Much of the focus of COVID-19 has been on older people. However, it is important to remember that weight and muscle mass start to decline at advanced age but relative fat mass increases, particularly in those with comorbid diseases such as cardiovascular and respiratory conditions. Older age is also associated with more hypertension and diabetes mellitus because of stiffer vessels and impaired metabolic efficiency, respectively. People who are older (eg, >70 years of age), similar to younger obese individuals, have less cardiorespiratory reserve to cope with COVID-19 infection. Immune senescence is well recognized, as is the concept of inflammaging, and both may influence virus–host dynamics in the elderly and infection outcomes.

What are the implications of these emerging observations for future research and public health messaging? With respect to research, predictive instruments for those most at risk of severe outcomes should consider BMI. Mechanistic understanding of the relationship between obesity and COVID-19 may suggest therapeutic interventions (eg, proven weight loss drugs, low-calorie diets) to potentially reduce the risk of developing severe COVID-19 illness. With respect to public health, it is important to communicate risks without causing anxiety. People worldwide should be encouraged to improve their lifestyle to lessen risk both in the current and subsequent waves of COVID-19. In addition to increasing activity levels, there should be improved messaging on better diet, focusing on simpler advice to help people adopt sustainable changes. This is particularly challenging with current stay-at-home rules limiting activity levels—the lockdown cost of weight gain. Even more worrying is that the resultant economic downturn may worsen obesity, especially in the most vulnerable individuals, a risk that governments need to address after the current pandemic. Indeed, this pandemic has highlighted that more—not less—must be done to tackle and prevent obesity in societies for the prevention of chronic disease and greater adverse reactions to viral pandemics.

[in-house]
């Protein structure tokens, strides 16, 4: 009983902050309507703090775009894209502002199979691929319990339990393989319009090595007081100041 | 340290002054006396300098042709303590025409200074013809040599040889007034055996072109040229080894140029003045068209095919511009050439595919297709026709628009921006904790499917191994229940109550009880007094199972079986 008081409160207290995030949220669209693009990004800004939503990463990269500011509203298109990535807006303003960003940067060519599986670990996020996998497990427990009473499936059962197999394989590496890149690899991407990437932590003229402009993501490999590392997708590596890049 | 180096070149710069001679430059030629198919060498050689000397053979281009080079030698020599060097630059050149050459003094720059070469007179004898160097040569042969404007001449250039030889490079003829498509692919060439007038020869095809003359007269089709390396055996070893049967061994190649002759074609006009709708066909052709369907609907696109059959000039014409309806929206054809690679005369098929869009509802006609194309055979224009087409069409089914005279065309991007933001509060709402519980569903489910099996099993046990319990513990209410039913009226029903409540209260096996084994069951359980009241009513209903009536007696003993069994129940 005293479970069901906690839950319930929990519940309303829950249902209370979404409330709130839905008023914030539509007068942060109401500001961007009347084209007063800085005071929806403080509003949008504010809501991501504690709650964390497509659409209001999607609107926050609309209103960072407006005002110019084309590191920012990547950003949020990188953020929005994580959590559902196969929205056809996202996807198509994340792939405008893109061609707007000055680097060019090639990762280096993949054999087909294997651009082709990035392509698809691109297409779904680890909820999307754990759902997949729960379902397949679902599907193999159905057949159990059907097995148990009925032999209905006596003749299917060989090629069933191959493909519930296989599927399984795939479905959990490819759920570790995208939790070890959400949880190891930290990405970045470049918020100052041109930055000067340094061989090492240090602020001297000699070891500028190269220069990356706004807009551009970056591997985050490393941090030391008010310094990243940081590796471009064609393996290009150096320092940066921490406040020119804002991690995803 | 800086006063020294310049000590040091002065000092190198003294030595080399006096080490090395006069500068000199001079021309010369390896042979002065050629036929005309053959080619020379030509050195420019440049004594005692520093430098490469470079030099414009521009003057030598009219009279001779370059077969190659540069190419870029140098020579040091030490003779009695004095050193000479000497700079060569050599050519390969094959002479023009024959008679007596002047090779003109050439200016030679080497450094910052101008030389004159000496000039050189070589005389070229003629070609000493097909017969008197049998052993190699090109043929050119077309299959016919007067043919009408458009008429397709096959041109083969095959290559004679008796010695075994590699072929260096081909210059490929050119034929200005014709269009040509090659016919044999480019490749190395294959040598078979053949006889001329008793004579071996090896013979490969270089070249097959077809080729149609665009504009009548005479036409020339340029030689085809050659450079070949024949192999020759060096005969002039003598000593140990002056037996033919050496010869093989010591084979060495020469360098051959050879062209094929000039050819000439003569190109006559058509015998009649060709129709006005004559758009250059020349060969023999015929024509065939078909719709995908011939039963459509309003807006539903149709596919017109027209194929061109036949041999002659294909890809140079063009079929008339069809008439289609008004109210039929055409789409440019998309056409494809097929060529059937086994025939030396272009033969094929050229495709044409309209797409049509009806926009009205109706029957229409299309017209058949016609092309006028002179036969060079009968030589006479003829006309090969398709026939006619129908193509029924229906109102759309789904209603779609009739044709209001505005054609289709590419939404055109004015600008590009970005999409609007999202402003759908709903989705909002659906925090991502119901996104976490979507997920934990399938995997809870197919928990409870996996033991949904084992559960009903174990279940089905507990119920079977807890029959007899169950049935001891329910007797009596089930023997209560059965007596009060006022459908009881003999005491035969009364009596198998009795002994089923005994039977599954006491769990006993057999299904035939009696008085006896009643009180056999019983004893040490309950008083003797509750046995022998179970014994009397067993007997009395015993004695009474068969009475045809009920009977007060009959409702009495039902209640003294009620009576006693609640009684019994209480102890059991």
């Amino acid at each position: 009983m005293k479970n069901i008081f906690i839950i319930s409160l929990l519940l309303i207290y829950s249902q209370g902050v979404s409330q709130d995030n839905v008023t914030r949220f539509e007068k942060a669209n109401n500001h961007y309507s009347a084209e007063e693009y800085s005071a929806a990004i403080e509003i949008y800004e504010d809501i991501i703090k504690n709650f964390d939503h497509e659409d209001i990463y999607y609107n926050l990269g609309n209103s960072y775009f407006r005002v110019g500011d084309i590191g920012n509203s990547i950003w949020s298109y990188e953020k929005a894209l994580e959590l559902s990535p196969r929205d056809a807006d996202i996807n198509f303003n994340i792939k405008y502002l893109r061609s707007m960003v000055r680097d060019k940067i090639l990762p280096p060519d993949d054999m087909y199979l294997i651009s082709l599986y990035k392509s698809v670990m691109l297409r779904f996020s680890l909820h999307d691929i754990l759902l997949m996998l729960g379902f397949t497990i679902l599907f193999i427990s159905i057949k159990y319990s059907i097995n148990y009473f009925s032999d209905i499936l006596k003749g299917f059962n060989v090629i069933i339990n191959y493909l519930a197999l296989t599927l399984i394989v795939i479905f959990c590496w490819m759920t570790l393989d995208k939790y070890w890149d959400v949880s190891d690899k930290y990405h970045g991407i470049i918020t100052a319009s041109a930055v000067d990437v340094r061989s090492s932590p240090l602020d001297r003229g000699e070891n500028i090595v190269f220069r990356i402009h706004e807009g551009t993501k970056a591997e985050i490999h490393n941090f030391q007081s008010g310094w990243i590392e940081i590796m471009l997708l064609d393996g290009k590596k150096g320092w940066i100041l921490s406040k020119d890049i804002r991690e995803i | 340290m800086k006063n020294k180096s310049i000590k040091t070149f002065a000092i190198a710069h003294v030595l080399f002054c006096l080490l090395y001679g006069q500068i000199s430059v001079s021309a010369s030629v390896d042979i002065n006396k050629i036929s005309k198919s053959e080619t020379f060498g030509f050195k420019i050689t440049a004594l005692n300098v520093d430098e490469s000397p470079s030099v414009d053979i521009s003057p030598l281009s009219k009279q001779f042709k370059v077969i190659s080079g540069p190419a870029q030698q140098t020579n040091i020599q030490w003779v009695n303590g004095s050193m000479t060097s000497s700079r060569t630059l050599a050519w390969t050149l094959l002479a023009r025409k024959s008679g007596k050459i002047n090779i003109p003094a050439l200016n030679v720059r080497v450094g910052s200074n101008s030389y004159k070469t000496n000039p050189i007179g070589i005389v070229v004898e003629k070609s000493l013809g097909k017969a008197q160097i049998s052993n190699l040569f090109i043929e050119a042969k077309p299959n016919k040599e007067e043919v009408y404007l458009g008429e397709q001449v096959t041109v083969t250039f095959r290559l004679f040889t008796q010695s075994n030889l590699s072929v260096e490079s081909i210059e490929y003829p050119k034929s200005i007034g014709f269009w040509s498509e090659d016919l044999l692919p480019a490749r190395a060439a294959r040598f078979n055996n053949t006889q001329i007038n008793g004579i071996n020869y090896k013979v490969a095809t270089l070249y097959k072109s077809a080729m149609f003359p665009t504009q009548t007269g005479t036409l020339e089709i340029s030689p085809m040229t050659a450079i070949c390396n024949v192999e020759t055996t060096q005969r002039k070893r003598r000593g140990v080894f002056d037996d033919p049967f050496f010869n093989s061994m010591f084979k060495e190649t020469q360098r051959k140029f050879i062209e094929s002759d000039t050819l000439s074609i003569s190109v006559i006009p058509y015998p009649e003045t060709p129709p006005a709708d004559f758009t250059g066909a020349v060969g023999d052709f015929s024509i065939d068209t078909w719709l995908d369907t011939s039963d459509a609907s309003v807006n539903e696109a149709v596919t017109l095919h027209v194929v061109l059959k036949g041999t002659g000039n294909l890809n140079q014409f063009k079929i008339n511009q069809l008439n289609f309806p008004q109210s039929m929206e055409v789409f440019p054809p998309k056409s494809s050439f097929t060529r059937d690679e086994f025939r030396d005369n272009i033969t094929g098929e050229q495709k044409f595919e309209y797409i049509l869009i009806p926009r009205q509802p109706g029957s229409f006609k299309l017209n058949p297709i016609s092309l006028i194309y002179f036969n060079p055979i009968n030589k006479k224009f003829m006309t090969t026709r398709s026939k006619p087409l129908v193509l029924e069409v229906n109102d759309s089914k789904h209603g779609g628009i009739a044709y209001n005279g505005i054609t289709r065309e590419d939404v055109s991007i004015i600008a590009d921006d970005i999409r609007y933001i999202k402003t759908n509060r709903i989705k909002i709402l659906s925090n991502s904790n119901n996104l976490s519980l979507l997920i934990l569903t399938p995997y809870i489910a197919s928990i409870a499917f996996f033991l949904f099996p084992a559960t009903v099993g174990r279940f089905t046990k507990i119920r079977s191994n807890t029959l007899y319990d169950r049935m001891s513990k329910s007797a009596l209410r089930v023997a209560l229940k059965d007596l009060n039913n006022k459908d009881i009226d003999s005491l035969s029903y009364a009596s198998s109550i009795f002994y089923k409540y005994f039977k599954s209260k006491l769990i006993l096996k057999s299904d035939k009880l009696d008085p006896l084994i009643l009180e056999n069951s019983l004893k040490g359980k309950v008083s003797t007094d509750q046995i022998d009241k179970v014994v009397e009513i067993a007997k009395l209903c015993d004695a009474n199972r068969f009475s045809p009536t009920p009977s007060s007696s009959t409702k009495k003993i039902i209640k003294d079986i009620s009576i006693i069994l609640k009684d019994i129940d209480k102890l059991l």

The authors thank Liz Coyle from the University of Glasgow for her excellent technical assistance in the preparation of this article.


The opinions expressed in this article are not necessarily those of the editors or of the American Heart Association.

Naveed Sattar, MD, Institute of Cardiovascular and Medical Sciences, British Heart Foundation Glasgow Cardiovascular Research Centre, University of Glasgow, 126 University Place, Glasgow G12 8TA, United Kingdom. Email